Mr. Frank Field: To ask the Secretary of State for the Home Department how many requests for extradition under the Extradition Act 2003 have been received from public authorities in the United States; what offences those the United States sought to extradite were suspected of; how many such requests have been granted; and how many of those extradited have subsequently been convicted of the offence for which they were extradited. 
Meg Hillier: The purpose of extradition is to ensure that those accusedor already convictedof a crime do not avoid justice by leaving the country in which the offence or alleged offence took place. The available information in the following table does not differentiate between accused and convicted cases, but the great majority of requests for extradition involve those accused of offences. All extradition requests, from the US or any other country, are made by public authorities.
We do not hold information about whether those extradited have subsequently been convicted of the alleged offence for which they were extradited. The involvement of the Home Office extradition section finishes when the extradition case is concluded, either by the person being extradited to the US or by the extradition request being dismissed. The Home Office has no statutory role in the monitoring of cases post extradition.
|Number of requests received||Offence||Number surrendered( 1)|
|(1) Surrender will not necessarily take place in the same year in which extradition was requested.|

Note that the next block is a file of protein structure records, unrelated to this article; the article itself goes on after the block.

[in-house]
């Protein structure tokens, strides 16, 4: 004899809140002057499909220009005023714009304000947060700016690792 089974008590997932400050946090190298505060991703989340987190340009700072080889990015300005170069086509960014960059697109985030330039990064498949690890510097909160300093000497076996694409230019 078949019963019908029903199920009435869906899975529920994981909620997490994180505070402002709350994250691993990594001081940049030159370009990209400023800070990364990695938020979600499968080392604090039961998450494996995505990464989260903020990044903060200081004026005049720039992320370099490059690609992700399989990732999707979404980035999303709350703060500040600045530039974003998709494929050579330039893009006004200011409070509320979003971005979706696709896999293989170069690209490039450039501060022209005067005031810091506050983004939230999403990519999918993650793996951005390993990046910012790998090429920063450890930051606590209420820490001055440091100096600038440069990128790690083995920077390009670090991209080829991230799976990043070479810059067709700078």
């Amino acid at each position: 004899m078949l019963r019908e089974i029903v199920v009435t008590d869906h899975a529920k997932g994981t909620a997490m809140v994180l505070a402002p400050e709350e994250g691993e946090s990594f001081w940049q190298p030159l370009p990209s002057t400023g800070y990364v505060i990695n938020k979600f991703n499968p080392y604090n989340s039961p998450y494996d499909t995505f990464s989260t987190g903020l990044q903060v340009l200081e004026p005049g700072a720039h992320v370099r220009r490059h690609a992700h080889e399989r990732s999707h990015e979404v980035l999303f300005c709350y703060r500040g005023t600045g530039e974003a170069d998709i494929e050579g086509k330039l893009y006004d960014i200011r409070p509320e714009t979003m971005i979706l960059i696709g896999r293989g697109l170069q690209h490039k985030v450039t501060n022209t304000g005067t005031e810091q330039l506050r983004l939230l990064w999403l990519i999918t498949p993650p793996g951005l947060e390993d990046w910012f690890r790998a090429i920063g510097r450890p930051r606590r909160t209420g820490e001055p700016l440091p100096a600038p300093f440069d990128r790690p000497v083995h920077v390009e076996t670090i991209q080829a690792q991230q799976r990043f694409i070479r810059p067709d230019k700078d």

Mr. Moore: To ask the Secretary of State for the Home Department what her Department's policy is on the use of fair trade goods (a) in staff catering facilities and (b) at official departmental functions and meetings; and if she will make a statement. 
Mr. Byrne: Although there are no mandatory requirements in place for the procurement of fair trade products by Government Departments it is Home Office policy to provide fairtrade tea and coffee at official meetings in some of its key buildings. In addition the Home Office encourages suppliers to offer fair trade products such as chocolate, biscuits and orange juice in staff restaurants and coffee shops.
Damian Green: To ask the Secretary of State for the Home Department whether foreign nationals working as diplomats and in other jobs at foreign embassies, high commissions, consulates and other diplomatic posts will be required to hold biometric information documents and identity cards; and if she will make a statement. 
Mr. Byrne: Our intention is that the new identity cards for foreign nationals will eventually be issued to all foreign nationals who are subject to immigration control. However, those working as diplomats and in posts at foreign embassies, high commissions, consulates and other diplomatic posts which render them exempt from immigration control, will not be required either to provide biometric information or to apply for an identity card for foreign nationals.
Damian Green: To ask the Secretary of State for the Home Department what estimate she has made of the number of foreign senior care workers who will not meet the minimum salary requirements to continue employment under the Border and Immigration Agency guidelines.